$\def\braket#1#2{\langle#1|#2\rangle}\def\bra#1{\langle#1|}\def\ket#1{|#1\rangle}$ In MW05 the authors demonstrate so-called "in-place" amplitude amplification for QMA, exhibiting a method for Arthur to amplify his success probability without requiring any increase in the size of Merlin's witness state. Because QMA is a language of classical bitstrings, this in some sense amplification with a classical input and quantum witness.

Is there an analogue of Mariott-Watrous amplification for when the input is quantum? To me it seems like naively pushing it through fails for the following reason:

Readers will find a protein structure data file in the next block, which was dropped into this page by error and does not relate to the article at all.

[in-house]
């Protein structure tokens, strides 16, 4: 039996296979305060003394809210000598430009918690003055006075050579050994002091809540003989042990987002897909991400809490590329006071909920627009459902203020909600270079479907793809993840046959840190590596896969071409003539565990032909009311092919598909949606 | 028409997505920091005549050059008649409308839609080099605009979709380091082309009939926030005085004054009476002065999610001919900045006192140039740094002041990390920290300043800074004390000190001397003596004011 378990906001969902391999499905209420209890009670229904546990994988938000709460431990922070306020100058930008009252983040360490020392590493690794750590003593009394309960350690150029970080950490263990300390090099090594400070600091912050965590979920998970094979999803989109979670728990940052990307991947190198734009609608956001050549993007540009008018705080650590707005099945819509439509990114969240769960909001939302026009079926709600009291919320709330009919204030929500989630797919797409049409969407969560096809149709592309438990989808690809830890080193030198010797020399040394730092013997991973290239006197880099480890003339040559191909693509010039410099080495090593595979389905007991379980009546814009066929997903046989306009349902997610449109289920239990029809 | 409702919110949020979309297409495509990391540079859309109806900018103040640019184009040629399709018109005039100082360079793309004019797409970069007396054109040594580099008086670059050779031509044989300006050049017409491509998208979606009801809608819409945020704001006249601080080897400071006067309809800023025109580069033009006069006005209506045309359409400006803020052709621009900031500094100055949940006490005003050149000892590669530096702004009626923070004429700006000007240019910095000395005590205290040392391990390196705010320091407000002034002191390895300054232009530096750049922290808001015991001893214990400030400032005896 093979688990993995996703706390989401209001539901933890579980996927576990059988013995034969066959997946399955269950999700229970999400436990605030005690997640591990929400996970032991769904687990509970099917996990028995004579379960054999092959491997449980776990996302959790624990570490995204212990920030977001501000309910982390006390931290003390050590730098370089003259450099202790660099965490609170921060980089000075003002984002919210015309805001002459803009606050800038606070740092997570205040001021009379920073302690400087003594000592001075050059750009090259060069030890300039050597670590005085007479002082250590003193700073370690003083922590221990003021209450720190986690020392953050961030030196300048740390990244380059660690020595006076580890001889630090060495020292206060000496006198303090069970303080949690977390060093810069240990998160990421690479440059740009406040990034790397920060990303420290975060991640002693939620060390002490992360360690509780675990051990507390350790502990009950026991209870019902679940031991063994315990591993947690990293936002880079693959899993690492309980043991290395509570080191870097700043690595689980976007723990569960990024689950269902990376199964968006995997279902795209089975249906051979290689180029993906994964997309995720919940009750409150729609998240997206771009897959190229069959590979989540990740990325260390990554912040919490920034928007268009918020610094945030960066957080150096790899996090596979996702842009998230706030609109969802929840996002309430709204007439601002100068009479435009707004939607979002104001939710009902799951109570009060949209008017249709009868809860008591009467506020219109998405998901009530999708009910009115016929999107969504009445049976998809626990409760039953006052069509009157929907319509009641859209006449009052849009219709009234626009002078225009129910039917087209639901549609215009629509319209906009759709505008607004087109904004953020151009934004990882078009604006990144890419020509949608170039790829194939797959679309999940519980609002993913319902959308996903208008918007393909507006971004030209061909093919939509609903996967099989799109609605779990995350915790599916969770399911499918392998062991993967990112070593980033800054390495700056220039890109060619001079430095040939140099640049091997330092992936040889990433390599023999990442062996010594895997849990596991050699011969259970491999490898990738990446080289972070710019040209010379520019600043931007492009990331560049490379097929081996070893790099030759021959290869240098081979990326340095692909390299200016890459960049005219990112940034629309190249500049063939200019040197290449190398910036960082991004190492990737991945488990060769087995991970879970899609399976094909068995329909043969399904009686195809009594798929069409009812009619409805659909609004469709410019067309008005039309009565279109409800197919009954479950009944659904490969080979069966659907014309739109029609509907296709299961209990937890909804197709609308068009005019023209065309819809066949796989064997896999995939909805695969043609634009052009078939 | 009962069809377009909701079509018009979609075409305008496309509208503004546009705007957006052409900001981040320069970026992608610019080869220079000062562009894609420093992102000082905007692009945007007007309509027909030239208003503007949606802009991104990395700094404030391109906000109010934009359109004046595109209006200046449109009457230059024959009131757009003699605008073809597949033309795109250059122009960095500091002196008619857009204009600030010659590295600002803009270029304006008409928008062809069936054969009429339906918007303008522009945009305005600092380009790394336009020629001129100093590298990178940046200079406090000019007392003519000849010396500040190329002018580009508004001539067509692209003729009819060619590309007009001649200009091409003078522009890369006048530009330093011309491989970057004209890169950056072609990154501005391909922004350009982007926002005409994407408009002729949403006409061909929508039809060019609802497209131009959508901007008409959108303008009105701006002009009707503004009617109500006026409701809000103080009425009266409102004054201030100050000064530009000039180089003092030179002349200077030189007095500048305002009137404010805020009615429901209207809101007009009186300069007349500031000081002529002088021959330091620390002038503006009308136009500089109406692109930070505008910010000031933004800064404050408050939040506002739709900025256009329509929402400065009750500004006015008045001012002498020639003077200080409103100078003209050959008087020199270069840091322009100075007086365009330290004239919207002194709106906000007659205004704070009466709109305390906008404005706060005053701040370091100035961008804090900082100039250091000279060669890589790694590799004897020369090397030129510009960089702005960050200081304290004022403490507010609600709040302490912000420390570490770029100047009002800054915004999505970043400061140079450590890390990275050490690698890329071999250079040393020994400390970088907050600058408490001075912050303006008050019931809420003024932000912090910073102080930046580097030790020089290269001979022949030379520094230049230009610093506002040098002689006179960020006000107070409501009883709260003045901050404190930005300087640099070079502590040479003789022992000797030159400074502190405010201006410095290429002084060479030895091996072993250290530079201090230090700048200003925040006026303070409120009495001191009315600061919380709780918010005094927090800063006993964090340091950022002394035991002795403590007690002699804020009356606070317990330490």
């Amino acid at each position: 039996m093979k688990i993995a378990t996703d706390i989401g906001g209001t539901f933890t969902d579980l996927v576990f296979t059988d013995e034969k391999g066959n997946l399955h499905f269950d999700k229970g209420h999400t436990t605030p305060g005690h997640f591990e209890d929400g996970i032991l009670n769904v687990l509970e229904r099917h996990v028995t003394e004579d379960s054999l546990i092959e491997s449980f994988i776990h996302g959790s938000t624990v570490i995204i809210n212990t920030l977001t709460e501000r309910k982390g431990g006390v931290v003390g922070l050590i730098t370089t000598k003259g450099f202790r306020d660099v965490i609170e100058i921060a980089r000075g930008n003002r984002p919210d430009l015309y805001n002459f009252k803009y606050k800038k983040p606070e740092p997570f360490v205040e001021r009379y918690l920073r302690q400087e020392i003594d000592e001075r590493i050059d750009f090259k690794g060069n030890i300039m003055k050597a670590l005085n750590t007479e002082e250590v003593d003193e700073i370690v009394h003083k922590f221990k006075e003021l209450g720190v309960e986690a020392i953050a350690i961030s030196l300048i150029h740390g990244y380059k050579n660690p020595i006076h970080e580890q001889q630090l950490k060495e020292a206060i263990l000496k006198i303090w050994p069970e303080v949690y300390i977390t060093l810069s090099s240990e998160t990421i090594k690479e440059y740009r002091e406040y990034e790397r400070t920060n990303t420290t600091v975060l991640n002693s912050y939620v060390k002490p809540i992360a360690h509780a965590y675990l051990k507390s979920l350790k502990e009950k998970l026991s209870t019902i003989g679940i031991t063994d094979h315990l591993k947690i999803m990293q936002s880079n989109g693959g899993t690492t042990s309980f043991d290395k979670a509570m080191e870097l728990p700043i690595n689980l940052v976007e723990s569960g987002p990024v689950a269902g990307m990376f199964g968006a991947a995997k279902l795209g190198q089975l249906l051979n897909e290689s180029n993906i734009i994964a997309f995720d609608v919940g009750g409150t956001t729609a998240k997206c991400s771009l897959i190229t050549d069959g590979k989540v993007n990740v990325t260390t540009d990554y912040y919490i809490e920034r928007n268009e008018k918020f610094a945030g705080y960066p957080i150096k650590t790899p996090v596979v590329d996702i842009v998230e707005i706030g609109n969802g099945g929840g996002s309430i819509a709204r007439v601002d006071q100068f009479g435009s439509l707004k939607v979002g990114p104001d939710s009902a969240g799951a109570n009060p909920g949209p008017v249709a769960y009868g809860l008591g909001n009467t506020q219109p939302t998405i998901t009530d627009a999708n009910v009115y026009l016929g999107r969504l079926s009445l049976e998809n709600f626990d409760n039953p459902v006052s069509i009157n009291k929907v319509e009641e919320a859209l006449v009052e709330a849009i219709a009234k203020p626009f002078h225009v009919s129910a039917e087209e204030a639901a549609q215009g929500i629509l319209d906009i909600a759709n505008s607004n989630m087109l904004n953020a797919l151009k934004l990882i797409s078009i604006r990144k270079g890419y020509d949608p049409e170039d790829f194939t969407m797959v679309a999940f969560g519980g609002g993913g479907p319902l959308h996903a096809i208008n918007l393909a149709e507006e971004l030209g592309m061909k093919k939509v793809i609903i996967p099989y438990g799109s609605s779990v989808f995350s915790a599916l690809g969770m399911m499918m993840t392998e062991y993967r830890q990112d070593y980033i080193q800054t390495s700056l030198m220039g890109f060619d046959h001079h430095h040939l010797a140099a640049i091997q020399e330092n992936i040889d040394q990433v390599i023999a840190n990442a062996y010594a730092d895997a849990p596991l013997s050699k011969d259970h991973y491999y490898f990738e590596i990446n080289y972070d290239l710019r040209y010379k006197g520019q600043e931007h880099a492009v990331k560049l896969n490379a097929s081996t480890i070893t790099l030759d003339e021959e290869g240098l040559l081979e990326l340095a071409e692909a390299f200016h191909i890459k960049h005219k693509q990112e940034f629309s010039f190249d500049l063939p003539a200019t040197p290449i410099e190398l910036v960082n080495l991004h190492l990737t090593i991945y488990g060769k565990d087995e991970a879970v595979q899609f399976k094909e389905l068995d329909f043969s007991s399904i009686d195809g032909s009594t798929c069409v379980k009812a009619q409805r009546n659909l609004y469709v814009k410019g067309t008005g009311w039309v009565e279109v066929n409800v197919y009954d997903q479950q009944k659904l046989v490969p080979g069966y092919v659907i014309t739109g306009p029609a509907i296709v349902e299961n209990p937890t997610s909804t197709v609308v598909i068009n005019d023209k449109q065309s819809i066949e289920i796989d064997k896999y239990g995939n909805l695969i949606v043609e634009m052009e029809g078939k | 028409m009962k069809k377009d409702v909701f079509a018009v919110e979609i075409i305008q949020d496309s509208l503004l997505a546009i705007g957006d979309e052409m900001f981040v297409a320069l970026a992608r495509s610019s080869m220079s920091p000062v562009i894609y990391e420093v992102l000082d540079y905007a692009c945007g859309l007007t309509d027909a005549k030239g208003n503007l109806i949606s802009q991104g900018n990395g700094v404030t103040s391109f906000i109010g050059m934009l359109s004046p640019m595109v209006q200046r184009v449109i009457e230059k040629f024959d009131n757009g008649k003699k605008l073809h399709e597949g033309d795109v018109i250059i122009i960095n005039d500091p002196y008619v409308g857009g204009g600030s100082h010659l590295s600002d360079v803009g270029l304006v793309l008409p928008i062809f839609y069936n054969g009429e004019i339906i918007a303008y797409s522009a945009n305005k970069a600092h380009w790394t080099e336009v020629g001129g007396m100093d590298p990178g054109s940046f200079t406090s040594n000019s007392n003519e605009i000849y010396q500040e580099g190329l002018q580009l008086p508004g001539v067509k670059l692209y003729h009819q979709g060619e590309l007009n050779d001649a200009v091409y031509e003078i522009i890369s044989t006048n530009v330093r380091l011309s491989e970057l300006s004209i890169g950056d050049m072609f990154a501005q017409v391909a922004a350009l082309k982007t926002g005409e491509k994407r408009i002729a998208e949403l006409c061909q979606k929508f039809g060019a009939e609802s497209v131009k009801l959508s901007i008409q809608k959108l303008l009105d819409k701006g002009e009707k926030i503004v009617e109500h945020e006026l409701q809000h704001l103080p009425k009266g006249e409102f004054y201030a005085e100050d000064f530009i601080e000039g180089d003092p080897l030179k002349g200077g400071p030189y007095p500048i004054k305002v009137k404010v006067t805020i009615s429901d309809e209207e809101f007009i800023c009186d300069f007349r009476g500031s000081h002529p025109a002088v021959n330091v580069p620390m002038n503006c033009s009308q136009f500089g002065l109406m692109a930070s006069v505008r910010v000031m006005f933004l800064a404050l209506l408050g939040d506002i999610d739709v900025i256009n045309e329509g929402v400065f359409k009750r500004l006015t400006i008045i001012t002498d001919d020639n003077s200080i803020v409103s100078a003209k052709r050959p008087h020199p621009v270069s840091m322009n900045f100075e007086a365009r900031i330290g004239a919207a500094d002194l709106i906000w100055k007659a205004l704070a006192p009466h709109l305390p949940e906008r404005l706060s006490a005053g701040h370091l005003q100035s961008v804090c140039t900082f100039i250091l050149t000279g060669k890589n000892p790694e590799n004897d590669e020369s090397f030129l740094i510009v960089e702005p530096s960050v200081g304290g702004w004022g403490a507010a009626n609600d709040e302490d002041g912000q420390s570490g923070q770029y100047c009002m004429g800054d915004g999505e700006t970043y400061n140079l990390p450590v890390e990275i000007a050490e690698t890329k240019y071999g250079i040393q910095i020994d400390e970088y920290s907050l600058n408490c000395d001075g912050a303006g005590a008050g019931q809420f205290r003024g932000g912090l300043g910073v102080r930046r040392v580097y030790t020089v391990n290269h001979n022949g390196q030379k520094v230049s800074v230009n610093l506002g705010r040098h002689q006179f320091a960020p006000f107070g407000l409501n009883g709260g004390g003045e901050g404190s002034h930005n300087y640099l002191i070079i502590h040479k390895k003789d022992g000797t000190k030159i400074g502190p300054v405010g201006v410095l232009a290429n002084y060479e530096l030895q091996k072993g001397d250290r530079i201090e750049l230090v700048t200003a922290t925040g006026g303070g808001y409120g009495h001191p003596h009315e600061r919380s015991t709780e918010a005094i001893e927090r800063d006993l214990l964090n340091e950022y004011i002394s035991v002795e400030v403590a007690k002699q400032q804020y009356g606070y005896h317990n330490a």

In the classical case, if $x$ is the input and $A(x,\ket{w})$ is the verifier, then Marriott-Watrous amplification relies being able to apply $A_x := A(x, \cdot)$ and $A_x^{\dagger}$ many times. This is fine because even if we modify $x$ throughout the course of computing $A_x$, we can just prepare a copy in advance so that we always have $x$ accessible to us. However, if the input is instead an arbitrary quantum state $\ket{x}$, no-cloning forbids us from doing this. As such, we may corrupt $\ket{x}$ over the course of computation and all bets are off.


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